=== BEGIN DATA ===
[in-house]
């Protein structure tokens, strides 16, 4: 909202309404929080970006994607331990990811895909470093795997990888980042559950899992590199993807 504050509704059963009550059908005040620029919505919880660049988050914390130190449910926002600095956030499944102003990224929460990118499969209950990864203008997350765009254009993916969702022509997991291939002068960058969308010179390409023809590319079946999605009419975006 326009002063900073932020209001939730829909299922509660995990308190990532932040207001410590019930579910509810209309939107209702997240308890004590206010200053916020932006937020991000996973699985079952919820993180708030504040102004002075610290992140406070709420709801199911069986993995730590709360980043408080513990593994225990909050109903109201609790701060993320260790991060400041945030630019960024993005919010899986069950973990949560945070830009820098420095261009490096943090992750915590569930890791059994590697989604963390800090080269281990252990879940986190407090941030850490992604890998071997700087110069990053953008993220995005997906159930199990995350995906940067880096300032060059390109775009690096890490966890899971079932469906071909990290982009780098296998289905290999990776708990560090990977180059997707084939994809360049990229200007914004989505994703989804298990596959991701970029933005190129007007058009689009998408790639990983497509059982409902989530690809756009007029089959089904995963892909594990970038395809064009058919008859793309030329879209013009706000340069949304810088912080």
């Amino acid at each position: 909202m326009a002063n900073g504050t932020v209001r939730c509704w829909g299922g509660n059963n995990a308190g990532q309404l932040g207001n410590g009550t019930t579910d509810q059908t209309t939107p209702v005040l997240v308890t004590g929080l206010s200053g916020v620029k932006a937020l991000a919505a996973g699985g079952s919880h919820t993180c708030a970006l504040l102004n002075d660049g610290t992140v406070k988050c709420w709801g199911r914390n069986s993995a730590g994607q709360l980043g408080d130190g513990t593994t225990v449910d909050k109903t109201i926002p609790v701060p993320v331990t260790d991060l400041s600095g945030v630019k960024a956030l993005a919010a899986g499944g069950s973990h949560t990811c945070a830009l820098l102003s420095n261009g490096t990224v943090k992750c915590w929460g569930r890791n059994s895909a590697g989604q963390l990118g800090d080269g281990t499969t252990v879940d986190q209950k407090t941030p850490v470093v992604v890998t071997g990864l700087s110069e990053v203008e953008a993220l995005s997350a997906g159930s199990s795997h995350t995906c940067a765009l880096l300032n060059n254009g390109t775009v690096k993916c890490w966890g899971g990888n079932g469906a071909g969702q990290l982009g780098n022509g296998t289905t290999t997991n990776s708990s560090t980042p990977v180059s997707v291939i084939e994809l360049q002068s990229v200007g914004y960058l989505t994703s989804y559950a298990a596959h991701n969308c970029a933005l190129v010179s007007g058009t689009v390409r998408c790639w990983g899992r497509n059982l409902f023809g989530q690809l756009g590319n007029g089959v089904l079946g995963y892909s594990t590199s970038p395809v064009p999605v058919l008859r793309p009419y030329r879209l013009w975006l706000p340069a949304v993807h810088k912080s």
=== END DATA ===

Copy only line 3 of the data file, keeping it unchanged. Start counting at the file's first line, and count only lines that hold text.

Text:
């Amino acid at each position: 909202m326009a002063n900073g504050t932020v209001r939730c509704w829909g299922g509660n059963n995990a308190g990532q309404l932040g207001n410590g009550t019930t579910d509810q059908t209309t939107p209702v005040l997240v308890t004590g929080l206010s200053g916020v620029k932006a937020l991000a919505a996973g699985g079952s919880h919820t993180c708030a970006l504040l102004n002075d660049g610290t992140v406070k988050c709420w709801g199911r914390n069986s993995a730590g994607q709360l980043g408080d130190g513990t593994t225990v449910d909050k109903t109201i926002p609790v701060p993320v331990t260790d991060l400041s600095g945030v630019k960024a956030l993005a919010a899986g499944g069950s973990h949560t990811c945070a830009l820098l102003s420095n261009g490096t990224v943090k992750c915590w929460g569930r890791n059994s895909a590697g989604q963390l990118g800090d080269g281990t499969t252990v879940d986190q209950k407090t941030p850490v470093v992604v890998t071997g990864l700087s110069e990053v203008e953008a993220l995005s997350a997906g159930s199990s795997h995350t995906c940067a765009l880096l300032n060059n254009g390109t775009v690096k993916c890490w966890g899971g990888n079932g469906a071909g969702q990290l982009g780098n022509g296998t289905t290999t997991n990776s708990s560090t980042p990977v180059s997707v291939i084939e994809l360049q002068s990229v200007g914004y960058l989505t994703s989804y559950a298990a596959h991701n969308c970029a933005l190129v010179s007007g058009t689009v390409r998408c790639w990983g899992r497509n059982l409902f023809g989530q690809l756009g590319n007029g089959v089904l079946g995963y892909s594990t590199s970038p395809v064009p999605v058919l008859r793309p009419y030329r879209l013009w975006l706000p340069a949304v993807h810088k912080s």